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The clock is ticking. The Pipeline Safety, Regulatory Certainty, and Job Creation Act of 2011 (H.R.2845) signed by President Obama in January further confirms the direction federal regulators are taking with respect to pipeline security and safety. The Act, along with advisories from the Pipeline Hazardous Materials and Safety Administration (PHMSA) largely address the post-failure findings of the San Bruno, CA pipeline failure in 2010.

This article concerns satisfying PHMSA regulatory requirements for pipeline control room management.

What causes a human factors engineer, a Ph.D. in industrial/organizational psychology and experienced pipeliners from Pipeline Performance Group (PPG) to be invited to over 20 pipeline control rooms in the 2011-2012 time period? Because companies need assistance in complying with a requirement in the PHMSA Control Room Management Rule 195.446(e)(5) and 192.631(e)(5):

While the discussion of societal risk criteria for the process industry began in the 1970s - led primarily by the Dutch and British governments - the literature on the societal risk of hazardous goods transportation, particularly by pipeline, has been much more limited.
For fixed facilities, F-N curves and individual risk calculations are broadly used to assess the risk to the general public.

For pipeline operators, deciding to implement leak detection is easy. However, determining how to accomplish it is hard. Leak detection is a good tool for quickly raising alarms for theft, identifying product loss due to wear and corrosion to the pipe, and/or preventing environmental events caused by spills. Whether driven by safety and production concerns or regulatory requirements, the method chosen for leak detection has a significant impact on its effectiveness.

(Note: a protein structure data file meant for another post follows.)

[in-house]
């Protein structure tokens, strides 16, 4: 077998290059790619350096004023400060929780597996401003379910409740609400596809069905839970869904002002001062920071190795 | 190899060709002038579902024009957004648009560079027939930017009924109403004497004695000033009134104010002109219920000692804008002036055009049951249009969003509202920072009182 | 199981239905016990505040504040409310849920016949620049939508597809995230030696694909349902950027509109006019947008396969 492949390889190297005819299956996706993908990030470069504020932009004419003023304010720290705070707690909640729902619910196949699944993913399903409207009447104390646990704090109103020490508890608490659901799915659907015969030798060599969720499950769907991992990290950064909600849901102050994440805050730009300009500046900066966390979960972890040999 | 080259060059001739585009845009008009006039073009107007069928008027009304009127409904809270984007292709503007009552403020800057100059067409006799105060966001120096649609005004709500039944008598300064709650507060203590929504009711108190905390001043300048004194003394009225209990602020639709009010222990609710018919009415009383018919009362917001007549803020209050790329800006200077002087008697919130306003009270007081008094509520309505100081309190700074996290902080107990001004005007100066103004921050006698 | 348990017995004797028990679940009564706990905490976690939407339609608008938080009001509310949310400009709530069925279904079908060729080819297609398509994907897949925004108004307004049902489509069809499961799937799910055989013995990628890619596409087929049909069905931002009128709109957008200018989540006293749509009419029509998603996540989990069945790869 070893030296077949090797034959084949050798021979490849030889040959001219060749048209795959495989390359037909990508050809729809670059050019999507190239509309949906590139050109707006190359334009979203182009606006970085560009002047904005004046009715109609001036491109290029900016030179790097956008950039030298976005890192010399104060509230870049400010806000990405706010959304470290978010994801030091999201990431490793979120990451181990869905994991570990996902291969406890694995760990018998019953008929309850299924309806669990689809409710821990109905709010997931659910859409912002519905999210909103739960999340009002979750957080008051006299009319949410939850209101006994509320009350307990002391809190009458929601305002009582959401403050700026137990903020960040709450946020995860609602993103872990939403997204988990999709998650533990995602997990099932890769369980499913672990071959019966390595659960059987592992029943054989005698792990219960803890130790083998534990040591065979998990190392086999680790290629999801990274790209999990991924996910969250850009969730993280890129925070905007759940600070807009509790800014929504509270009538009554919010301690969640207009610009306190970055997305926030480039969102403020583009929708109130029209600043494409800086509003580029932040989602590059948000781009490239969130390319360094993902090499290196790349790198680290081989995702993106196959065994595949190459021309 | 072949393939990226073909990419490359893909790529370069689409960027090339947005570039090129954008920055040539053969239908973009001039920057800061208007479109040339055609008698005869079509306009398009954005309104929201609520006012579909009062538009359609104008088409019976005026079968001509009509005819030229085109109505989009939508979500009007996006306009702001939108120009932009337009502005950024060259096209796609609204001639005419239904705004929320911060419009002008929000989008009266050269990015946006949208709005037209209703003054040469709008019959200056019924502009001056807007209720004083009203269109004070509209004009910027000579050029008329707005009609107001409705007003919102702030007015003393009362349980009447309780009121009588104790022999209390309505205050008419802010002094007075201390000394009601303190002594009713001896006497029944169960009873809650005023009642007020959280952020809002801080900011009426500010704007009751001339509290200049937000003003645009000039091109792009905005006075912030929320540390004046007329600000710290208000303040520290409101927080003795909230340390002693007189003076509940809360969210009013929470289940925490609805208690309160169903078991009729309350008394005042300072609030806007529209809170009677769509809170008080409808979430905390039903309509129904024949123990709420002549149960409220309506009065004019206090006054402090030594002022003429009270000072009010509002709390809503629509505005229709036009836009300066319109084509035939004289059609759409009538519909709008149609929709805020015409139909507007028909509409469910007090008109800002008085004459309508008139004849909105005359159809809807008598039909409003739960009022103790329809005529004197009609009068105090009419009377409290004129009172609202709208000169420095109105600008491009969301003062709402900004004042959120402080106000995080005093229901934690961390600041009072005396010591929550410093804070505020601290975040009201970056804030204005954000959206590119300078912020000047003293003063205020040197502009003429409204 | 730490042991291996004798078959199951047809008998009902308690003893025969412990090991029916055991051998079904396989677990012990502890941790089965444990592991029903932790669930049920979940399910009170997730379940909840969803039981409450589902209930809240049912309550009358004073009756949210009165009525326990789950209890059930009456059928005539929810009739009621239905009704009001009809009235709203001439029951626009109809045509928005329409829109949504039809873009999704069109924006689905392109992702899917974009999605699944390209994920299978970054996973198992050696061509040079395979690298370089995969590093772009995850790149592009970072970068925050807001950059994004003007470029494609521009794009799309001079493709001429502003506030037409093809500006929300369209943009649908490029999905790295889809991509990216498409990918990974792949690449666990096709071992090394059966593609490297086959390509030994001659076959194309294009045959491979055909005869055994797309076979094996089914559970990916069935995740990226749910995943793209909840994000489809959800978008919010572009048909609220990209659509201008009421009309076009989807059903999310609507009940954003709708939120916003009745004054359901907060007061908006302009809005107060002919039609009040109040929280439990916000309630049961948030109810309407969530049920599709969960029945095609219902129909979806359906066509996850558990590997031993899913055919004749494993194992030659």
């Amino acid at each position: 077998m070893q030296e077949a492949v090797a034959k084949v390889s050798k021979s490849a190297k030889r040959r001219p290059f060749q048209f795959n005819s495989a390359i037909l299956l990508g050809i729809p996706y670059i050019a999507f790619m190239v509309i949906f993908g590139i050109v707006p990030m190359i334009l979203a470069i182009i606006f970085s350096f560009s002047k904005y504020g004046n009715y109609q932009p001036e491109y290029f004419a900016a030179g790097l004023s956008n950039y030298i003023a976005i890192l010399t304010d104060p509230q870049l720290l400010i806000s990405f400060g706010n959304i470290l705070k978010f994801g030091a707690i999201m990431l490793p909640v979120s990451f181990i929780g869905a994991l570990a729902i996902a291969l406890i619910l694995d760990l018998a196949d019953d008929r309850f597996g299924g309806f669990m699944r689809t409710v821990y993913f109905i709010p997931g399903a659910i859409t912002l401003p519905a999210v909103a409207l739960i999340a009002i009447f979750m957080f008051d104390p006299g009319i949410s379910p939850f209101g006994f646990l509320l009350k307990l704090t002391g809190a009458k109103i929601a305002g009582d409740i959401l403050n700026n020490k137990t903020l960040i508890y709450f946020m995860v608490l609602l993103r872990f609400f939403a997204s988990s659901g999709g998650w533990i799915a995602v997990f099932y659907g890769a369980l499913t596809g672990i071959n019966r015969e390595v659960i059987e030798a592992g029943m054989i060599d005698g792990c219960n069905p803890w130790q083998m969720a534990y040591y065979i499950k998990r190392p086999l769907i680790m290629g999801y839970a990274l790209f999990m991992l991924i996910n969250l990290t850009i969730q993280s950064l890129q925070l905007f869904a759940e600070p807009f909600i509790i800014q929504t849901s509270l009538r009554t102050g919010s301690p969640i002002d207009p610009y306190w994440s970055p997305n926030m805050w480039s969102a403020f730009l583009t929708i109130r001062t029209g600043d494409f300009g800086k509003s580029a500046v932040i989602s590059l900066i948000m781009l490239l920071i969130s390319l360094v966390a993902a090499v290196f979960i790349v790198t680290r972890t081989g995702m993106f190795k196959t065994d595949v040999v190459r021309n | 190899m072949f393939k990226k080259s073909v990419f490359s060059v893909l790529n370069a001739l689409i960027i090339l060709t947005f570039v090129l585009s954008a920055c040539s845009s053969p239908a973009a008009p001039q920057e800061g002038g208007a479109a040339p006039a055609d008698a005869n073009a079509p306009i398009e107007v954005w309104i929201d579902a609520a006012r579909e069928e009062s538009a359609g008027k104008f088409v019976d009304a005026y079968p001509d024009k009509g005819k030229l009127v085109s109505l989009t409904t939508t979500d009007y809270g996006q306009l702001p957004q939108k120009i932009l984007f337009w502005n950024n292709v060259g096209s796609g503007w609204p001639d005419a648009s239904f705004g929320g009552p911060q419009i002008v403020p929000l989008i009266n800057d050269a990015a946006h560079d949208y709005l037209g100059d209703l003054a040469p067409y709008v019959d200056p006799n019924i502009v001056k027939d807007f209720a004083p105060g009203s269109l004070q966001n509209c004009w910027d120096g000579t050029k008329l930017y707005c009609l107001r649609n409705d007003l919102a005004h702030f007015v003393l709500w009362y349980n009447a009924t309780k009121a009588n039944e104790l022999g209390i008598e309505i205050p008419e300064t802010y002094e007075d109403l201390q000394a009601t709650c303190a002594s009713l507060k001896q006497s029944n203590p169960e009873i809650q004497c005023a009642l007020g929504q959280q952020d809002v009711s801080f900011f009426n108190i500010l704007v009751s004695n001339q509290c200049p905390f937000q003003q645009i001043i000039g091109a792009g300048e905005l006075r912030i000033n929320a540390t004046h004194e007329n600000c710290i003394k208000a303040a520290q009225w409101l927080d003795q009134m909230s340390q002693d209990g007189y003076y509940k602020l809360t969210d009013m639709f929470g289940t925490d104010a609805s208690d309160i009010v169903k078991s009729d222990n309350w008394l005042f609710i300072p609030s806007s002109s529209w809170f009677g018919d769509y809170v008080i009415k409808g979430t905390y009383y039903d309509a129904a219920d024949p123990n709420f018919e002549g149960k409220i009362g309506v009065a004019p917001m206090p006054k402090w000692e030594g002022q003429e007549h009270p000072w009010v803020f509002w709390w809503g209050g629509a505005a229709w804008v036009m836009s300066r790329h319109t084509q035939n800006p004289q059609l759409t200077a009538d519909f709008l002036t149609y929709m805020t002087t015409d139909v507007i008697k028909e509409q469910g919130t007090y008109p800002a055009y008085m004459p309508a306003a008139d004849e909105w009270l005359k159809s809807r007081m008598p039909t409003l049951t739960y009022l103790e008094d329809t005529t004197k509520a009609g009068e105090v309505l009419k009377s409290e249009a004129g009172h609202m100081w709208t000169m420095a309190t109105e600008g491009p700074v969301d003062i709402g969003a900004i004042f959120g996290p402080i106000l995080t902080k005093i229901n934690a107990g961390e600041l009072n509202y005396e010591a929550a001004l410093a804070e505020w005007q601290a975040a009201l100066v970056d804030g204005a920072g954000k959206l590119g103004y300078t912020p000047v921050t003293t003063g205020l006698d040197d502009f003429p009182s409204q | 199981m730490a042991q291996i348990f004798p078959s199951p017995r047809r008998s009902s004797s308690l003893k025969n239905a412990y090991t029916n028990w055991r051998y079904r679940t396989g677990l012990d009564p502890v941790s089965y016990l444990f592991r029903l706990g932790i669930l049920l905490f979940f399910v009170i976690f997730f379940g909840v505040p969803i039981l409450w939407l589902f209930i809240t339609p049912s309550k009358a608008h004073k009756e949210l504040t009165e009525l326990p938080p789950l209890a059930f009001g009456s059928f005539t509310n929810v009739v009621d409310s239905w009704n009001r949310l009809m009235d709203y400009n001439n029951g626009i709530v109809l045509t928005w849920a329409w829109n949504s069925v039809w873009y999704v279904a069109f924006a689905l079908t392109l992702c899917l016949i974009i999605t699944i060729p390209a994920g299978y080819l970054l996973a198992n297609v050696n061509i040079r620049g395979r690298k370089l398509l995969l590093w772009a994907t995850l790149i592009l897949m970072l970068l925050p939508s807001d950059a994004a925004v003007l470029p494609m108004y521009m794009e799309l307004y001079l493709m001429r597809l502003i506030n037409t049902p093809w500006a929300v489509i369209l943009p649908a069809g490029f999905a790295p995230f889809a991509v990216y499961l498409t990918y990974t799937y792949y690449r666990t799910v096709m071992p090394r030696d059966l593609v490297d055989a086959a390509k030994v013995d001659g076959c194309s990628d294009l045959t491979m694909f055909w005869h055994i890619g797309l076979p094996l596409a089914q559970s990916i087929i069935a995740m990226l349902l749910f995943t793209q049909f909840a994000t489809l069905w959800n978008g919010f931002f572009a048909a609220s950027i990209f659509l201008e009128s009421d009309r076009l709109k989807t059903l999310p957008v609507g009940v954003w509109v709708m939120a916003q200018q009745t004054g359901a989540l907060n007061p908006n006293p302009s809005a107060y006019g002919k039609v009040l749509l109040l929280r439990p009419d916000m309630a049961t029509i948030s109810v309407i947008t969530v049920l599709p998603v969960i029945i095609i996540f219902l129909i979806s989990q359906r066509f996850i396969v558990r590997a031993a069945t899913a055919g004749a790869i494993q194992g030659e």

In recent years the increased number of opportunities in the North American oil and gas industry has led to a spate of merger and acquisition activity as companies from around the world seek out suitable partners with skill sets necessary to compete in this challenging but profitable environment.

This article offers a look at streamlining operations between the field and the office by automatically synchronizing measurement data.

The prolific Greek mathematician and geographer Eratosthenes came to understand that the world wasn’t flat when he calculated the circumference of the earth in the third century BC. Portuguese explorer, Ferdinand Magellan – 1,800 years later - again reminded us that the earth was not flat when his fleet successfully circumnavigated the globe in 1522 AD. Awareness that the earth is not flat has existed for centuries, yet we continue to constrain our engineering design efforts to two dimensions.

TransCanada Corporation announced on Sept. 5 that it has submitted a Supplemental Environmental Report (SER) to the Nebraska Department of Environmental Quality (NDEQ) for the preferred alternative route for the Keystone XL Pipeline in Nebraska.

Like the prodigy that everyone assumed one day would be a world-renowned virtuoso only to fade into obscurity, carbon capture and storage (CCS), the ultimate weapon of choice against climate change just a few years ago, seems also to have slipped into the background.

In December of 2011, Mears Group Inc. was approached by TransCanada Pipeline (TCPL) to create a viable training seminar for approximately 60 TransCanada technical corrosion staff from the U.S. and Canada.

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